What I learnt on my first holiday alone



Holidaying with another person or another group of people is not without its pitfalls.

You don't always agree on when or even where to go, budgets aren't always equal and not all accommodation is to everyone's tastes.

Then when you get there, you all have to agree on your itinerary, where you want to eat, what time to get out/go to bed and when to nap (you all know you like a holiday nap!) and it's sometimes a bit frustrating having to compromise all the time.

It's always good fun though and I've only had a very few holidays I haven't really enjoyed for various different reasons... but I have always wondered what it might like to go solo, and have a trip entirely on your own terms.

I've written previously about how I'm giving relationships a rest and enjoying some time to myself.

But I don't want to miss out on travelling just because I'm not currently with anyone.



I have wanted to visit Iceland for a few years now but haven't had the chance, so jumped at the chance to pick this destination as my next break. I thought about asking my friends if they wanted to go... but I kind of thought it might be good for building my confidence as a single person and for proving I was ok by myself to go on my own.

During the build up to the holiday, I had a really hectic time at work and in my social life, so I didn't have much time at all to plan!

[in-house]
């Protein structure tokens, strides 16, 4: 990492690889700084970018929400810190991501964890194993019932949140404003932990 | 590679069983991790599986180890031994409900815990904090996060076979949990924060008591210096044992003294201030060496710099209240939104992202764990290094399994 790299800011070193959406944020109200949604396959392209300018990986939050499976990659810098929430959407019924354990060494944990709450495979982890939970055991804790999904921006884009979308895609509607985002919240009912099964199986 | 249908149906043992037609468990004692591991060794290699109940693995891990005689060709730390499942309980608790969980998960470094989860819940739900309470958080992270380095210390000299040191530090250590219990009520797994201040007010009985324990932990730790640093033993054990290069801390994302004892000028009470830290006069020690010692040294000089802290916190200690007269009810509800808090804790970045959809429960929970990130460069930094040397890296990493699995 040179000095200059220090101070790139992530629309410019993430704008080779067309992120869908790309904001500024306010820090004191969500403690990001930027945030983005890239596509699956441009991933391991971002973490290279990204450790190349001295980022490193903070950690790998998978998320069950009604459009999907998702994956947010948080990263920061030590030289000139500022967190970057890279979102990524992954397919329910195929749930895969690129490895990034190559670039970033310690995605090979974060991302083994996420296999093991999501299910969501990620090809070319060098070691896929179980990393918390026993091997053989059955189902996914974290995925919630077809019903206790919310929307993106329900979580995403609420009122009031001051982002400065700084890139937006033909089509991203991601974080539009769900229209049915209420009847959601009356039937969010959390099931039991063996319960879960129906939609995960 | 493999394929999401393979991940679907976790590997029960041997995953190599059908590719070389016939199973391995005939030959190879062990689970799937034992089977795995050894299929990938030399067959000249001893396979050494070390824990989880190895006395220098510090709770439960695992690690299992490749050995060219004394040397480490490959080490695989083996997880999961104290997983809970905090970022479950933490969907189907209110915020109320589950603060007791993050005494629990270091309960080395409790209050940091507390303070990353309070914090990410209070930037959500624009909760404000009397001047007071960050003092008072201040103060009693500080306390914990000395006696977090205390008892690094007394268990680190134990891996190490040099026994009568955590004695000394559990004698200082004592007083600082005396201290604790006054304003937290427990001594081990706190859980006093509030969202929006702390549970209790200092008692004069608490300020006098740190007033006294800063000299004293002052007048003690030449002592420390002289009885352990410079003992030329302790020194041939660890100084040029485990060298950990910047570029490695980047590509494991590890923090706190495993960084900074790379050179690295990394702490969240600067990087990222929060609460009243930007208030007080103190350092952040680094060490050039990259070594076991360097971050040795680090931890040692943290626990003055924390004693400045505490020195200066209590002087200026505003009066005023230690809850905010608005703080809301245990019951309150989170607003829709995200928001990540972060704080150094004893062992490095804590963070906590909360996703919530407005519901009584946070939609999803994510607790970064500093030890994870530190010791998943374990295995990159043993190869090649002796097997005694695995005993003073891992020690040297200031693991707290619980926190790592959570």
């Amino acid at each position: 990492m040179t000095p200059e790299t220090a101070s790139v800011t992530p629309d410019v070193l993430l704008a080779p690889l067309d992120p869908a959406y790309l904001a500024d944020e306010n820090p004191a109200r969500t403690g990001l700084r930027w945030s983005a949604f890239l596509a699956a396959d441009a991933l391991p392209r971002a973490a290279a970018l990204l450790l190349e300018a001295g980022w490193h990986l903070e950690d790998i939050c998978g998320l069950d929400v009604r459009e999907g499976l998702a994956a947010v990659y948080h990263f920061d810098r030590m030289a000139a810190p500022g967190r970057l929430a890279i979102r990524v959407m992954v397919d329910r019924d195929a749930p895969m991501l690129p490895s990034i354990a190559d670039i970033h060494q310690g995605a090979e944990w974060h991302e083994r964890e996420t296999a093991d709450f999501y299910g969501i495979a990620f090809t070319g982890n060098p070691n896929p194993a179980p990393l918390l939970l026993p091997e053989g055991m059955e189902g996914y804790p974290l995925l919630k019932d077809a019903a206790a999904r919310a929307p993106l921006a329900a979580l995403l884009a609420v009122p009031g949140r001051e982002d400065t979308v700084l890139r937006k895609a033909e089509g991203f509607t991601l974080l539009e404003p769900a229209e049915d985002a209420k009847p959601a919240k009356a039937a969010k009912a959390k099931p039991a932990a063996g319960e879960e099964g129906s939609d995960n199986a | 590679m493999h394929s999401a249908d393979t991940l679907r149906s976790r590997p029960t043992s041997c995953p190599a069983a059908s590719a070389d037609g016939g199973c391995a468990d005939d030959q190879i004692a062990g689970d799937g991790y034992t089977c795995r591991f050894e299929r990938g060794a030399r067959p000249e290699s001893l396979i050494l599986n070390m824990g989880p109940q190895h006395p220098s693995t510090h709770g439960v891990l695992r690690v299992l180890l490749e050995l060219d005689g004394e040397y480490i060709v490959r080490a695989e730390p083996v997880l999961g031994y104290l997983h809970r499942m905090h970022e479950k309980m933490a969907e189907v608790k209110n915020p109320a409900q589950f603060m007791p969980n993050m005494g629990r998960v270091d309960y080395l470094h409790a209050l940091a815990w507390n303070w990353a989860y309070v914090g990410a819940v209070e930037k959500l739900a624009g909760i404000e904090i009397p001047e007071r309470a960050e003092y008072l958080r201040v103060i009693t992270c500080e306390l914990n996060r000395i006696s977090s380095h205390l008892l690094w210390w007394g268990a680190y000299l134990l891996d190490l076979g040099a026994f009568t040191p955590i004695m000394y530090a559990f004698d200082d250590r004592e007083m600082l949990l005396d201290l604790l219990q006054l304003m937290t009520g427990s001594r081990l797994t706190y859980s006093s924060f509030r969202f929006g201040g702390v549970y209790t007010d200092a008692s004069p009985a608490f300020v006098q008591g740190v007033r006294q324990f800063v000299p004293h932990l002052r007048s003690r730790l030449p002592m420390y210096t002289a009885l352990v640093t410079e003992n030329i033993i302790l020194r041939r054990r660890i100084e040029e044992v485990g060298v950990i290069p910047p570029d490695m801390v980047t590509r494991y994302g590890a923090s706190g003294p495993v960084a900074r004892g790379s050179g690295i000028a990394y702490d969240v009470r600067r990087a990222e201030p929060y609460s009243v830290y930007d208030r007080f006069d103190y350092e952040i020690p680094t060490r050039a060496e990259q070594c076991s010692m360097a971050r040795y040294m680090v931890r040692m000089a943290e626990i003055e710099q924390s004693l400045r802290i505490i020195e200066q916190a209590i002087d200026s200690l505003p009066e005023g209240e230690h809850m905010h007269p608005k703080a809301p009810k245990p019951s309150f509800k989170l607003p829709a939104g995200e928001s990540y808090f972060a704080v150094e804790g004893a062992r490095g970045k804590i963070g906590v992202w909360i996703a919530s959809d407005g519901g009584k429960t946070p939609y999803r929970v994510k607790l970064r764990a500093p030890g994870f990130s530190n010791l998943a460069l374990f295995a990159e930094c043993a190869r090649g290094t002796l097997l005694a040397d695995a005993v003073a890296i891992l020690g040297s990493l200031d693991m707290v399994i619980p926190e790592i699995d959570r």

Normally I have every day mapped out.. a list of places I want to visit and eat... I know exactly how I'm getting from A-B and have checked out the hotel on Google Streetview etc..

Not this holiday! I got my Kronas and thermals a couple of days before my trip and quickly packed... finding myself at a hotel in Manchester on Monday evening anxiously wondering how on earth it might all go!

The airport was a bit of a hassle going solo. I had to drag my suitcase in and around the shops to pick up a few last minute bits and bobs and even drag it into the toilets.

I was soooo warm in my thermals but I kept dropping my hat and gloves because there wasn't enough room for them in my suitcase so I had to carry them (stupid EasyJet cabin bag rules)!

The flight was fine though, and I got to Reykjavik ok and the bus into the city fine too. Then my lack of preparation became really obvious!

I stood at the bus station like ermmmm... I wasn't sure which bus to get and had forgotten the name of my hotel! Thank god for Google - and for Tesco mobile for having Iceland as one of their 'home from home' countries where my data still worked!



I managed to get around and explore the city ok that afternoon, taking in the sights, and decided to have a hot chocolate and cake at 4.30pm and skip dinner before my Northern Lights trip. It was cheaper and also not as awkward to sit in a cafe alone with some cake than a full-on meal as I was feeling a bit chicken for that!

As I headed off on my tour, that evening, I got really confused and couldn't find my bus stop and had to ring the tour company - who told me I'd missed my bus - but the driver came back round for me luckily!